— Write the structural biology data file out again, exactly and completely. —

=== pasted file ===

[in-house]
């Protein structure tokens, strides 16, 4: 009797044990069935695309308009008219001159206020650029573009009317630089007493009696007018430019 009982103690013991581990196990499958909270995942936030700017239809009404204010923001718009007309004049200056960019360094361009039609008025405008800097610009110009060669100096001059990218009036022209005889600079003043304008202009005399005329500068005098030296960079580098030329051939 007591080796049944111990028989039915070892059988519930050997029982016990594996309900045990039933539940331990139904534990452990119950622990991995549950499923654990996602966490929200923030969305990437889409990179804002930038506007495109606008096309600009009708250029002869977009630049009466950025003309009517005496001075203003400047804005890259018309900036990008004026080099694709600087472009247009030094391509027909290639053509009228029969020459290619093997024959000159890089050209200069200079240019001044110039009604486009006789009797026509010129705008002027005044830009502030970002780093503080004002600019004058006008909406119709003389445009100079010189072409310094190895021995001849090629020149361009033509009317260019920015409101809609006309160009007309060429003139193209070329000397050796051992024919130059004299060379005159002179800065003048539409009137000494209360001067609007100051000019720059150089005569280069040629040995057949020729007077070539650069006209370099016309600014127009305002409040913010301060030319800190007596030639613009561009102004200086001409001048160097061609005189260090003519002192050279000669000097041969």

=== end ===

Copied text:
[in-house]
């Protein structure tokens, strides 16, 4: 009797044990069935695309308009008219001159206020650029573009009317630089007493009696007018430019 009982103690013991581990196990499958909270995942936030700017239809009404204010923001718009007309004049200056960019360094361009039609008025405008800097610009110009060669100096001059990218009036022209005889600079003043304008202009005399005329500068005098030296960079580098030329051939 007591080796049944111990028989039915070892059988519930050997029982016990594996309900045990039933539940331990139904534990452990119950622990991995549950499923654990996602966490929200923030969305990437889409990179804002930038506007495109606008096309600009009708250029002869977009630049009466950025003309009517005496001075203003400047804005890259018309900036990008004026080099694709600087472009247009030094391509027909290639053509009228029969020459290619093997024959000159890089050209200069200079240019001044110039009604486009006789009797026509010129705008002027005044830009502030970002780093503080004002600019004058006008909406119709003389445009100079010189072409310094190895021995001849090629020149361009033509009317260019920015409101809609006309160009007309060429003139193209070329000397050796051992024919130059004299060379005159002179800065003048539409009137000494209360001067609007100051000019720059150089005569280069040629040995057949020729007077070539650069006209370099016309600014127009305002409040913010301060030319800190007596030639613009561009102004200086001409001048160097061609005189260090003519002192050279000669000097041969």